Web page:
Nonweapon Proficiencies

A player character is more than a collection of combat modifiers. Most people have a variety of skills learned over the years. Consider yourself as an example--how many skills do you possess? If you have gone through 12 years of school, were moderately active in after-school programs, and did fairly well on your grades, the following might be a partial list of your skills:

English reading and writing

Geometry, algebra, and trigonometry

Basic chemistry

Basic physics

Music (playing an instrument, singing, or both)

Spanish reading and writing (or French, German, etc.)

Basic Shop or Home Economics




Basic biology

In addition to the things learned in school, you have also learned things from your parents, friends, scouts, or other groups. You might be able to add any of the following to your list:



Horseback riding

First aid
Animal training



If you consider all your hobbies and all the things you have done, you probably know many more skills. In fact, if you make a list, you probably will be surprised by the large number of basic skills you have. And, at this point, you are (or were) still young!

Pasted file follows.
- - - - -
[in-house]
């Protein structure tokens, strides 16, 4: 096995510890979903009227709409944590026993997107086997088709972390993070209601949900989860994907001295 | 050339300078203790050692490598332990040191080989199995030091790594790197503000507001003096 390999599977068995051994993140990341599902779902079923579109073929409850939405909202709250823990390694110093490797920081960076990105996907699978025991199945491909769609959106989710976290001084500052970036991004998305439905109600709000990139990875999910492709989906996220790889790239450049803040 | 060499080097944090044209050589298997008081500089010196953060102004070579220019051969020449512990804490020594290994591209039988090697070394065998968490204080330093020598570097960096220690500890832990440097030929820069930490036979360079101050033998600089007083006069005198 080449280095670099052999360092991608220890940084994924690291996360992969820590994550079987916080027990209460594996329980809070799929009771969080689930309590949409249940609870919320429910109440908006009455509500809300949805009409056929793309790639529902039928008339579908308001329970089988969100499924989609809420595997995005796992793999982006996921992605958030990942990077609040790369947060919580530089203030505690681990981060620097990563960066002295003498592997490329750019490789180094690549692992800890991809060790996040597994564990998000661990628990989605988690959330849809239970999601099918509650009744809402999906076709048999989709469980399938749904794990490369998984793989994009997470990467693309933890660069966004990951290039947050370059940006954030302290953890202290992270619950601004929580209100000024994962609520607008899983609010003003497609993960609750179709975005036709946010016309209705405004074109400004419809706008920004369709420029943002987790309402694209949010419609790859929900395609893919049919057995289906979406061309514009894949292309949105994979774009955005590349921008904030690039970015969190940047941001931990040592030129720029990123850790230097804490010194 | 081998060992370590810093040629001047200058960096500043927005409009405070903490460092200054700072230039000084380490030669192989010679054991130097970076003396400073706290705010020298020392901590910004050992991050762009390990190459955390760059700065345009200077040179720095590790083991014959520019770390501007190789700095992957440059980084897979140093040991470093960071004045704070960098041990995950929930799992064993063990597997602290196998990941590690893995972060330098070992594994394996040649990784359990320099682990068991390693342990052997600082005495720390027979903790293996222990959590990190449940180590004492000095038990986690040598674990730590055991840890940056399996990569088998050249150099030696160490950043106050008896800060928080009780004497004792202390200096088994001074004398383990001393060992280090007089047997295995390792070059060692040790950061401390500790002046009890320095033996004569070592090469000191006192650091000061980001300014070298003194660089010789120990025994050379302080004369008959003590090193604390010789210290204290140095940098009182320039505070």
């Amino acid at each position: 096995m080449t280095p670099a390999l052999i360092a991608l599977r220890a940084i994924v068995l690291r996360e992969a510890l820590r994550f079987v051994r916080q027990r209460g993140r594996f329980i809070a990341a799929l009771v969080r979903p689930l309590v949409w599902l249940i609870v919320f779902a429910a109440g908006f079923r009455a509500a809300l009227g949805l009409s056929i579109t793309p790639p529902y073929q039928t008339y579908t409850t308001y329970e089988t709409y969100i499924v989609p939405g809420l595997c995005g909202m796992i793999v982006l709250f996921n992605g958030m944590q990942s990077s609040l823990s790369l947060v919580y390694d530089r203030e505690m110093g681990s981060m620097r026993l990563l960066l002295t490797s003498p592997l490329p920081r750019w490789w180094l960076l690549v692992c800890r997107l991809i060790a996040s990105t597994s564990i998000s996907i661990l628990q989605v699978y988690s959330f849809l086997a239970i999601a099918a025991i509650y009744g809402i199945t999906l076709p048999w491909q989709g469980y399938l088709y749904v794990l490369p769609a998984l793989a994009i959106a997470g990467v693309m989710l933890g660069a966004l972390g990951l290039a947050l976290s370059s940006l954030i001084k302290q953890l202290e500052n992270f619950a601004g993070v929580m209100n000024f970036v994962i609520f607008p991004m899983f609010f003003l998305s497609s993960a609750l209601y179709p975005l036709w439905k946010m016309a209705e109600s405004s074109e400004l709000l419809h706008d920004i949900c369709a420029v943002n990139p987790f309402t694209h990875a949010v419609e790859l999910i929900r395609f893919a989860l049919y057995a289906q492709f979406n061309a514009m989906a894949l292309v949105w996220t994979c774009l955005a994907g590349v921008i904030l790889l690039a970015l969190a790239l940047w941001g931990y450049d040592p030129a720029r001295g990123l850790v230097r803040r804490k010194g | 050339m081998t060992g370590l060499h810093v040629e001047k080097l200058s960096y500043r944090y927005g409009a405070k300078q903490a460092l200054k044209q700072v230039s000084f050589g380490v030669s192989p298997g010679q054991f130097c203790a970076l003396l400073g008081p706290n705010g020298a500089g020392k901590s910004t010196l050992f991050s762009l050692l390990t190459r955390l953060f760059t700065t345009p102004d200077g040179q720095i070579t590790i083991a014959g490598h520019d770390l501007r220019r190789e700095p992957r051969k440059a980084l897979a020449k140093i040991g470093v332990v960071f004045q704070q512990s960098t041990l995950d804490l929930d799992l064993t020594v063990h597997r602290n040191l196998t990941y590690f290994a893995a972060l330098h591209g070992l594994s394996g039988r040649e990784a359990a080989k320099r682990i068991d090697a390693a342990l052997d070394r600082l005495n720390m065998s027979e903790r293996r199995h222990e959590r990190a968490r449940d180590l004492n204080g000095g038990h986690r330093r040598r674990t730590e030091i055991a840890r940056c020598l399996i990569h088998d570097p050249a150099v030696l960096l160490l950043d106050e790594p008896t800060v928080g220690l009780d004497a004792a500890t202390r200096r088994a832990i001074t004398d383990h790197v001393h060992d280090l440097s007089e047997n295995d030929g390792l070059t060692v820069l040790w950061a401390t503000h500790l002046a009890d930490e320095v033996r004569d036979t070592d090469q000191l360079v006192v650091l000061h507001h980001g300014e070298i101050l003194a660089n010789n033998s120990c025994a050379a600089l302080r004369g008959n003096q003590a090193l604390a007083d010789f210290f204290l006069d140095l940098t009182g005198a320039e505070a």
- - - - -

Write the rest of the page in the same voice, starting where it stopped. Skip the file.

Now, having graduated from school, you get a job. Are you just a carpenter, mechanic, electrician, salesman, or secretary? Of course not; you are a lot more than just your job. All those things you learned in school and elsewhere are part of what you are. Shouldn't it be the same for your player character?

For a really complete role-playing character, you should know what your character can do. There are three different ways to do this: using what you know, using secondary skills, and using nonweapon proficiencies. Each of these is optional, but each increases the amount of detail that rounds out your character.

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